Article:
The solitude of man is the first thing God evaluates and declares not good. But, as with all His judgments, it is not merely a proclamation; He works in His judgment to bring a change. God divided the man to bring him a helper, to form culture and community.
In one sense, there was not found among all the animals a helper suitable to the man in what would be his cultural mandate. Certainly the animals were helpers, but they could not help man multiply and fill the earth. They could not have dominion and rule with the man. For these things, the man needed a helper that corresponded to him. However, this cultural mandate was given later, after the woman had been made. In this passage, the need for a suitable helper seems to be for some other purpose.
The garden is the first sanctuary. It is where God places the man and gives him the priestly duties of serving and keeping, of administering and guarding the way to the tree of life and the tree of knowledge. It is where God comes to meet with man, to see and evaluate his work and to receive his thanks. Later sanctuaries, the tabernacle and temple, are modeled after the garden with carvings of trees, flowers, fruits, vegetables, and cherub guardians. It is in this context that the woman is given to the man as his helper, primarily as his worship partner. In the rejoining of the man and woman, the two become one flesh, and the community is formed as a body and participates in the life of the Trinity.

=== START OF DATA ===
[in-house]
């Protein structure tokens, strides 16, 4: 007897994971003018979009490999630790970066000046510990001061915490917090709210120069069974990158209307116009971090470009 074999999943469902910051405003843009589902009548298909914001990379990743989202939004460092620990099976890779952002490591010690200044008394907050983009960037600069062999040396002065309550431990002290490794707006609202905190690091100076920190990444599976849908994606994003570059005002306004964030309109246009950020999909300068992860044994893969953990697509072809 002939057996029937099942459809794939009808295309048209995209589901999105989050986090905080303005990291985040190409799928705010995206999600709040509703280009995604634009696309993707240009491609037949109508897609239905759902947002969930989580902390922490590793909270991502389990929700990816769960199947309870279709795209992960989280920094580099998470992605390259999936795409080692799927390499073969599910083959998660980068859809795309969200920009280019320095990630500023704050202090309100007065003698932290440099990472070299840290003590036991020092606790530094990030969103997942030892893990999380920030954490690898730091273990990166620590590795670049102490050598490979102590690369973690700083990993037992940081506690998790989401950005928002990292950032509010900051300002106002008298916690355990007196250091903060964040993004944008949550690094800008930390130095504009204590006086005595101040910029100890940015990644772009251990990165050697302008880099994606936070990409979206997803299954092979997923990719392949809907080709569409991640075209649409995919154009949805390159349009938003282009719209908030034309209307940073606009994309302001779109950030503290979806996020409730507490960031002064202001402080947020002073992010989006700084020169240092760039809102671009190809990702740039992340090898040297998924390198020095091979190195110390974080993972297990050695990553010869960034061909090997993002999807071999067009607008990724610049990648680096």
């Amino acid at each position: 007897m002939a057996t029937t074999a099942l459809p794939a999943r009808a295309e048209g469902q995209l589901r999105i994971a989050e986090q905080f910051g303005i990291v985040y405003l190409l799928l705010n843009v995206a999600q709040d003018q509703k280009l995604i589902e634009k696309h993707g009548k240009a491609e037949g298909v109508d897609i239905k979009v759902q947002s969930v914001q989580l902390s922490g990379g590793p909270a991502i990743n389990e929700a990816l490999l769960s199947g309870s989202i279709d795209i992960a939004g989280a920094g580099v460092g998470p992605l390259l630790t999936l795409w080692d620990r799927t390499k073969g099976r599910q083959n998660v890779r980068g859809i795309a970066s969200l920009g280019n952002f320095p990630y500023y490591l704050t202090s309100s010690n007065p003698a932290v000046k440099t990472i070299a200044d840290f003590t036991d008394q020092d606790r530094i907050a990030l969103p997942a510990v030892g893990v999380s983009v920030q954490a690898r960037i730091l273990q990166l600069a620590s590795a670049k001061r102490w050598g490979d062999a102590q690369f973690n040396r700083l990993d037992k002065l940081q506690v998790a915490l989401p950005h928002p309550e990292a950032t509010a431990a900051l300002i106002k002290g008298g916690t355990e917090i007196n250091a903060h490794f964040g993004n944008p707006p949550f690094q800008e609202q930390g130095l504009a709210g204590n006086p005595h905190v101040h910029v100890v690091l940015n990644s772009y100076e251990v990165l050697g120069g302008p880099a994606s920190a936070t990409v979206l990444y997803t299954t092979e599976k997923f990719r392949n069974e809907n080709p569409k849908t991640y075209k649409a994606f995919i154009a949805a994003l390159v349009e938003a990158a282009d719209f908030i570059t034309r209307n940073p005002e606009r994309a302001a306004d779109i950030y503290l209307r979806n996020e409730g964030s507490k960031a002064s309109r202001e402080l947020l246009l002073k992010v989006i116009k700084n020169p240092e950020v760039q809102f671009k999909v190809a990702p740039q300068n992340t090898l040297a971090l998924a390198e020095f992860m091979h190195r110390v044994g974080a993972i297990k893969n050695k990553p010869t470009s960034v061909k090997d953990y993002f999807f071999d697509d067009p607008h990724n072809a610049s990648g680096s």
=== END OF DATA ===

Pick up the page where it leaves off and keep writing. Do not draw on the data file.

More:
Paul addresses this community in his letter to the Ephesians. Now certainly not everything he says applies to each individual in the church. Sometimes he’s talking just to pastors or addressing some particular issue or sin that not everyone deals with. But when he says, “I urge you to walk in a manner worthy of the calling to which you have been called, with all humility and gentleness, with patience, bearing with one another in love,” he is not talking just to those who happened to live in Ephesus a long time ago. Neither is he talking about some abstract thought of a person, the Ideal Christian. He is talking to everyone in the church, to us. This is God addressing us directly, “I urge you to walk in a manner worthy of the calling to which you have been called.” And we have the honor and joy of speaking this to you, “I urge you.” We all should hear this as God speaking to us because we are the saints; we are the body of Christ. He speaks to us so that we might grow up into our head, into the fullness of the maturity of Christ.
For more on this, and the role of men and women in the liturgical setting, please see James Jordan, Liturgical Man, Liturgical Women